Archive | February, 2013

The Last Great American

26 Feb

John R. “Johnny” Cash (February 26, 1932 – September 12, 2003) was considered one of the most influential musicians of the 20th century. Many remember him as a country music icon. The truth is his songs and sound spanned many genres including rockabilly , rock and rollbluesfolk, and gospel. This crossover appeal won Cash the rare honor of induction in the Country Music Hall of Fame, the Rock and Roll Hall of Fame, and the Gospel Music Hall of Fame.

Happy Birthday Johnny Cash!

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Good Vibrations

17 Feb

On February,17 1966, Brian Wilson began recording the Beach Boys“Good Vibrations.” He co-wrote this with Mike Love. Brian will six months working on the tracks, recording in seventeen different sessions in four Los Angeles studios, using at least 13 additional musicians, not including the Beachboys.This project cost more than $50,000.

Brian Wilson talks here.

Original version

The Beach Boys

Session musicians

“Rumble” at American Bandstand

10 Feb

Link Wray, pioneer of distortion and the power chord, was called ‘the Rumble Man.’ On February 10, 1959 Link Wray and his Ray men performed his controversial instrumental “Rumble” on Dick Clark’s “American Bandstand.”

“Rumble” has the distinction of being the only instrumental song ever banned for radio play in the U.S.  The offensiveness, apparently, had to do with the fear that the song might incite gang violence.

Link Wray ‘s original single from vinyl, along with the opening street scene from the 1957 Delicate Delinquent movie by Jerry Lewis. Rumble came later in 1958.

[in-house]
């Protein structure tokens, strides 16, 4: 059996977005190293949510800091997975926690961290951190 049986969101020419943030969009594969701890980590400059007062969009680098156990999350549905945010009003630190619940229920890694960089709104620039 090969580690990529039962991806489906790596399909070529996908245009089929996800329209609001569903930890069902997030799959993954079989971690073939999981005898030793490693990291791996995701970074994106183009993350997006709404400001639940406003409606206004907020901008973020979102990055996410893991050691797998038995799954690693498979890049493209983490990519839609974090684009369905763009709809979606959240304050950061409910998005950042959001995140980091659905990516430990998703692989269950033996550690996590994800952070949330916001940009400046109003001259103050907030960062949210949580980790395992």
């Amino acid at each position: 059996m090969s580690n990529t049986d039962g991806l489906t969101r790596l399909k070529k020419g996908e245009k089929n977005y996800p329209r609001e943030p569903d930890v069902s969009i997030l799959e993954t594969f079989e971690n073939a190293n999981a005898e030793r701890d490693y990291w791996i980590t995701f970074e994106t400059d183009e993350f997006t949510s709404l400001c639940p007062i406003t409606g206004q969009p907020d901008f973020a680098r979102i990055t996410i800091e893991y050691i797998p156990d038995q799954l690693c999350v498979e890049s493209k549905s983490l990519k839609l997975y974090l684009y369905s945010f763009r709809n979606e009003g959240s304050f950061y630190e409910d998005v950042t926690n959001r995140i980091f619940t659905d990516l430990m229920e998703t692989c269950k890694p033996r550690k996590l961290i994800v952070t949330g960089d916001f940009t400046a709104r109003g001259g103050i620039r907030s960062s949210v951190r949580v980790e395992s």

Jimmy Page talking about “Rumble”.

A documentary of Link Wray.

The Beatles on Ed Sullivan

9 Feb

On Sunday, Feb. 9, 1964, over 73 million Americans gathered around television sets to see what all the excitement was about.

The Beatles made their live U.S. television debut on “The Ed Sullivan Show.” An estimated 73.7 million Americans watched as the Fab Four  performed “All My Loving,” “Till There Was You,” “She Loves You,” “I Saw Her Standing There,” and “I Want to Hold Your Hand.” While they performed “Till There Was You,” a sign flashed on the screen when John appeared that read, “Sorry, girls, he’s married.”
Sullivan read a telegram to the audience just before the band’s performance that said, “Congratulations on your appearance on the Ed Sullivan Show and your visit to America. STOP. We hope your engagement will be successful and your visit pleasant. STOP. Sincerely Elvis and the Colonel.”
A future music star from Britain also performed on the Sullivan show that night. Davy Jones performed as part of the cast of the Broadway show “Oliver” two years before he became a Monkee.

The Beatles appeared on three consecutive Sundays in February 1964 to great anticipation and fanfare as “I Want to Hold Your Hand” had swiftly risen to No. 1 in the charts. Their first appearance on February 9 is considered a milestone in American pop culture and the beginning of the British Invasion in music.

A forty-ninth anniversary is usually not that significant…

7 Feb

It was 49 years ago today, that The Beatles came to the US to play…

The Day the Music Died

3 Feb

On February 3, 1959 at about 1:00 a.m, shortly after take off from the Mason City, Iowa airport, the chartered airplane containing Buddy HollyRitchie Valens, and the “Big Bopper” J.P. Richardson , crashed into an Iowa field, instantly killing all three and the pilot Roger Peterson. They were headed for the next “Winter Dance Party” tour stop in Fargo, North Dakota. Holly chartered  the plane because their tour bus had a broken heater. Holly was 22, Richardson was 28, and Valens was 17. Don McLean later immortalized the tragedy in his classic song “American Pie,” calling this “the day the music died’. the music died.”